I recently sent out an email to a working mother group I am a part of asking women to share their thoughts about Mental Load. My sister who runs the podcast Marriage and Martinis sent out a similar request to her 117,000 followers on Instagram. And wow, we hit a nerve!
Mental Load is defined as the invisible work that, in most cases, mothers have that is involved with running a family. It often includes the emotional caretaking, the day-to-day management of running a family and the burden of making sure nothing falls through the cracks. The women who responded were very emotional–and many were angry. This feeling of exhaustion and stress seems to be accepted as inevitable.
But now that we have a name for this phenomenon, perhaps we can tackle it.
So what contributes to mental load? It includes all the tasks that typically fall on the mother:
-Researching tutors, camps, activities, schools
-Schlepping to extracurriculars
-Dealing with all aspects of clothing: buying, laundering, switching over seasonally
-Last minute shopping for unexpected school projects, bake sales, etc.
-Making a house into a home
-Constantly thinking about where kids are and who is taking care of them (and advance planning to ensure coverage)
-FILLING out forms…. Endlessly
But mental load is more than a list of tasks. It is the oversight of these tasks, it is the emotional pressure of getting things right for our family. It is listening to your child who you love with your whole heart share a difficult experience and not falling down crying alongside them. It’s staying strong and helping find solutions while still empowering our kids. It’s worrying about our kids while they are sleeping, while they are at school, when they are travelling from place to place… just. constantly. worrying.
It is also a feeling of frustration that this load goes unnoticed and unappreciated. It is the feeling of exhaustion and overwhelm and our spouses not understanding why.
This is not necessarily any one person’s fault, it is societal and passed down from generation to generation. But just like the “Me Too” movement, if we give it a name, perhaps there can be movement towards a solution.
What is the solution?
I don’t have one solution, but I have some ideas to get us started. I hope to do a follow up blog with more suggestion based on the responses I receive here. Below is just a start…
-Talk with your spouse about what Mental Load is. Listen together to my sister and brother-in-law’s podcast about Mental Load together if you need a jumping off point
-Share your worries, your fears, those thoughts that you experience with your spouse. Perhaps the old adage ‘never worry alone’ could be appropriate here.
-Invest time where it is appreciated. Don’t go the extra mile for an ungrateful person. Spend that energy and time elsewhere.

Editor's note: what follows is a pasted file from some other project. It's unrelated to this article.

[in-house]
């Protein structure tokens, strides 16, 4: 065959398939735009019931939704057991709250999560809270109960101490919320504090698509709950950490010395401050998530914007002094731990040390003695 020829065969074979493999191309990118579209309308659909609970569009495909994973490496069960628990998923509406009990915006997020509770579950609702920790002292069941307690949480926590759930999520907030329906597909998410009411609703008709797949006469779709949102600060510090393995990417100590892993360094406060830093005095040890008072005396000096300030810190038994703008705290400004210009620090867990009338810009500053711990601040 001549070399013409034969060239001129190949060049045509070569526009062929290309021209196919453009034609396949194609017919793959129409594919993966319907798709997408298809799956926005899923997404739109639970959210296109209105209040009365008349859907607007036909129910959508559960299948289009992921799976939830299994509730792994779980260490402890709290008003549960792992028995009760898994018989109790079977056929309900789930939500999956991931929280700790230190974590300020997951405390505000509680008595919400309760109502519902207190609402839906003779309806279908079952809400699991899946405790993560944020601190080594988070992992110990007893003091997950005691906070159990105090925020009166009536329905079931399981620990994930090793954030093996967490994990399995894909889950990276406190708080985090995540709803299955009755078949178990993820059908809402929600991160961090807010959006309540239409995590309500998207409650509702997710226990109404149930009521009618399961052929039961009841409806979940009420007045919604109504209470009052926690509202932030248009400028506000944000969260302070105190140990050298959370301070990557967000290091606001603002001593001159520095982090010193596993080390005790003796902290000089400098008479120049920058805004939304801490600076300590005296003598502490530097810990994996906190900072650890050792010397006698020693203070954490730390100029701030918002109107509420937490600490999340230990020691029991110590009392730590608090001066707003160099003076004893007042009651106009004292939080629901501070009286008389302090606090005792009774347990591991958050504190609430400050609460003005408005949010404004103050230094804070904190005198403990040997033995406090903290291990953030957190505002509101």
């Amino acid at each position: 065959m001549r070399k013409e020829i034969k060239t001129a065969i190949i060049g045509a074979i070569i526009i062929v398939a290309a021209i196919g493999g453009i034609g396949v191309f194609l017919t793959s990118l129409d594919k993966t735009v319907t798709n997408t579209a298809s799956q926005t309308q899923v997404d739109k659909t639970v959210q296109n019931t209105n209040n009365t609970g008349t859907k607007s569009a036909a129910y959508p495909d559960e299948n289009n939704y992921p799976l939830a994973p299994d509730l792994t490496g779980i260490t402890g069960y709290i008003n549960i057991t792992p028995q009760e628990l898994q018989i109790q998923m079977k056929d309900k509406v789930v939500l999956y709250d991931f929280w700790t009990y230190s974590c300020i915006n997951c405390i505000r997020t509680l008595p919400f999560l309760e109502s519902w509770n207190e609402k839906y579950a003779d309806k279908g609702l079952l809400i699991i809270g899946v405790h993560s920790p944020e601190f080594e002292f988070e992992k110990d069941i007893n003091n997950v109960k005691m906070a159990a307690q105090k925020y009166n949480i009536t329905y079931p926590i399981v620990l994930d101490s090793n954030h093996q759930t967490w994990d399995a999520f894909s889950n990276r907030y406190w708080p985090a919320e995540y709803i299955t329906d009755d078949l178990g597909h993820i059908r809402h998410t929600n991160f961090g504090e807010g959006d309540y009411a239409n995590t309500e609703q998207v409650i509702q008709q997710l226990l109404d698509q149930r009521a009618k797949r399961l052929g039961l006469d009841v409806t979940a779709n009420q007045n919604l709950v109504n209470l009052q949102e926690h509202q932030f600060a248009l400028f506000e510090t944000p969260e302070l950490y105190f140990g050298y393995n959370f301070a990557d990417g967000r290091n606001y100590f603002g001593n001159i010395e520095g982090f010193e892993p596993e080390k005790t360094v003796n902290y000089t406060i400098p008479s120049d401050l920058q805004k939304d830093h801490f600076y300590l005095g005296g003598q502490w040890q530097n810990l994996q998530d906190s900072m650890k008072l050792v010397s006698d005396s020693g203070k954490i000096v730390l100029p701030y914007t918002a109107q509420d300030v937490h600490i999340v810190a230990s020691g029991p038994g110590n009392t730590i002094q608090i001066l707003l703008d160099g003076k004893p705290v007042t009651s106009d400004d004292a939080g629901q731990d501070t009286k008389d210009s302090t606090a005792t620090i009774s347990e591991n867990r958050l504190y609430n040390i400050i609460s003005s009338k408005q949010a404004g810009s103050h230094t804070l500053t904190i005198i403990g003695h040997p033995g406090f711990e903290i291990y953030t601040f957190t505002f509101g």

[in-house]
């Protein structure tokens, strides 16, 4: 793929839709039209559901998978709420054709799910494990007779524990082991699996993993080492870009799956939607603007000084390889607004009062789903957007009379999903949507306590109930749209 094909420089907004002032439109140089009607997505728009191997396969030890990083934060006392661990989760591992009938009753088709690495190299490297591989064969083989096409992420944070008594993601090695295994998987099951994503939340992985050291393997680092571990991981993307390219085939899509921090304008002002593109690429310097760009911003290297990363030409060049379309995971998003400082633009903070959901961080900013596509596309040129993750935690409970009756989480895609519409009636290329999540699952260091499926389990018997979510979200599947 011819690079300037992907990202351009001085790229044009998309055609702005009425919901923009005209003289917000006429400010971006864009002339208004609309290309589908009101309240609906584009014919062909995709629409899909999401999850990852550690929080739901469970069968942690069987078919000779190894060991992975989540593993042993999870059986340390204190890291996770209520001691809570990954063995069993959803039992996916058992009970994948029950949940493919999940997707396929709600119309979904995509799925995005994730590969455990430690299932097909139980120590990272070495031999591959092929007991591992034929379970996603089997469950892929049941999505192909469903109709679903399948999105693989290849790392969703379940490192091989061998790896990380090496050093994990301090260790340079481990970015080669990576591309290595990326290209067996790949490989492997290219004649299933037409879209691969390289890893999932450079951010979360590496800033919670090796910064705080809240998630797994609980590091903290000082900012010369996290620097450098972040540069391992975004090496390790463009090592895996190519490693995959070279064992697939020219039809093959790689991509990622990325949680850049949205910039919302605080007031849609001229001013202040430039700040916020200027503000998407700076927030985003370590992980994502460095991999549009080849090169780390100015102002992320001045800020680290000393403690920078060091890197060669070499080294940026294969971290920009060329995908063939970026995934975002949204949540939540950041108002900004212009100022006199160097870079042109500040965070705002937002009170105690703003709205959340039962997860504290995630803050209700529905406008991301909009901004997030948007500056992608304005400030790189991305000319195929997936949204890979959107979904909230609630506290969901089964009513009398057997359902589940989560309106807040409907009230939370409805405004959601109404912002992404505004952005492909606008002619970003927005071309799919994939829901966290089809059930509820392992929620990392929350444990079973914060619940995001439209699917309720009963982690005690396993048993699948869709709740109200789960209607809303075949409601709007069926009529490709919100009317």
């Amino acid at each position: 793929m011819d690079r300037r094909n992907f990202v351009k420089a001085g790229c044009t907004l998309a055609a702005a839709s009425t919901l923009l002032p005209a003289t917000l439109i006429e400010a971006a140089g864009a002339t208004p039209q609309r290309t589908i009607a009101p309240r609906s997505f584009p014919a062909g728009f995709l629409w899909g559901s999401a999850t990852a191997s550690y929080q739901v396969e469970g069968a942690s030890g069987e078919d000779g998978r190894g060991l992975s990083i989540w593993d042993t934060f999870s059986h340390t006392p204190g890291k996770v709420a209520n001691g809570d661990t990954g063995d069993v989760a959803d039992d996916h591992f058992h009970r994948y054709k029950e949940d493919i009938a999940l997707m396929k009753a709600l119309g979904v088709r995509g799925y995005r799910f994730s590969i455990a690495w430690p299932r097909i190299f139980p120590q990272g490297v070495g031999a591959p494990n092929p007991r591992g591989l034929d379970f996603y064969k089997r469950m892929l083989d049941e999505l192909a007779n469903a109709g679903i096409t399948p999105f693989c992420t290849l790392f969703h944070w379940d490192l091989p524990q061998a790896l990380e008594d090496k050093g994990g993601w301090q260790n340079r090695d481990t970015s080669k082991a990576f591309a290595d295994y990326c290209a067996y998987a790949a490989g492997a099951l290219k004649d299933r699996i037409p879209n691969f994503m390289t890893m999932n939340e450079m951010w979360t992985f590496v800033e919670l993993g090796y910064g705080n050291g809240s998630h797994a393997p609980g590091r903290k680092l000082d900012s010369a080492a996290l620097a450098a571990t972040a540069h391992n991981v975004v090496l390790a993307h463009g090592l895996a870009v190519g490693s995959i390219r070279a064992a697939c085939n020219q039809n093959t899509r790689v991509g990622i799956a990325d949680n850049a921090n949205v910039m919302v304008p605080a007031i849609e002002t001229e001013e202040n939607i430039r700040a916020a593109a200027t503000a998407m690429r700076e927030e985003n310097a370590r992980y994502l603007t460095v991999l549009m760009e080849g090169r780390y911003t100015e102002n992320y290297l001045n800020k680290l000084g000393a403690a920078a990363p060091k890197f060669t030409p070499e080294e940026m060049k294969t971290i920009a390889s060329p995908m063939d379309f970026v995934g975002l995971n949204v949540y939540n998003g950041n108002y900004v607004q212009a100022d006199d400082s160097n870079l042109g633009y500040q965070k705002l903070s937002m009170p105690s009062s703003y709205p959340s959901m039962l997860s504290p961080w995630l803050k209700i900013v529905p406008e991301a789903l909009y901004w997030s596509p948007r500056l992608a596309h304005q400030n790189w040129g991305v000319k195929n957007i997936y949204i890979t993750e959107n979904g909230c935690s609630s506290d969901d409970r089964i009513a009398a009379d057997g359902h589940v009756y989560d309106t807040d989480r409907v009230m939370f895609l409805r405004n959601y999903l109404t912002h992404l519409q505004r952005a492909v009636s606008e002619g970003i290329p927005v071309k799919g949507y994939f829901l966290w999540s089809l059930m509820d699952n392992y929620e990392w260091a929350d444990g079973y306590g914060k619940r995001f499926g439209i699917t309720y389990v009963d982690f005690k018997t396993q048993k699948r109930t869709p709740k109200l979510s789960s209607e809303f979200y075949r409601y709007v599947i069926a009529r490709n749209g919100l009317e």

-Find efficiencies. This can sometimes mean letting go of perfection. Learning from our spouse who may have a more efficient way to do things. Use technology. Delegate to others, including our children, as they get older.
-Don’t enable. Let people learn how to do things themselves which may require letting go and letting them learn from their mistakes.
-Take note of Home Control Disease (HCD) as defined by Tiffany Dufu in her amazing book Drop the Ball. Perfectionistic standards can result in your holding onto that responsibility for the rest of your life.
-Think about your role modeling. Is this the life you want for you kids when they become parents?
-See a marriage therapist if this is draining your relationship. The best time to see a therapist is when things aren’t dire.
-Encourage your spouse to take parental leave so that you can figure out parenting together. The earlier the non-primary parent gets their hands dirty and you figure things out together the better.
– If you have a leadership role in a company, create a generous parental leave policy and encourage employees to take it.
-Figure out if there is any roles and responsibilities you can trade with your spouse to change things up. Think about a Halloween candy trade – “I’ll give you my snickers for your Reeses”–or “I will take out the trash if you do the late night party pick-ups”.
-Don’t make assumptions about parental roles. Reach out to both parents when organizing carpools, responding to party RSVPs and participation in school activities.
-Focus on what’s working. Are there ways you are dividing and conquering well? Why do you think that is working? First, give yourself credit for your successes! Second, see if there is anything you can draw from what is working to inform areas that need help.
Let’s start talking about mental load and how it affects us personally. Think about how we can engage our spouse and work towards creating a healthier distribution of labor as well as making an effort to make the invisible visible. Everyone’s marriage is different, so think about the particulars of your arrangements and how you can share the wealth with your spouse and work as a team. We owe it to ourselves, our partner and our kids.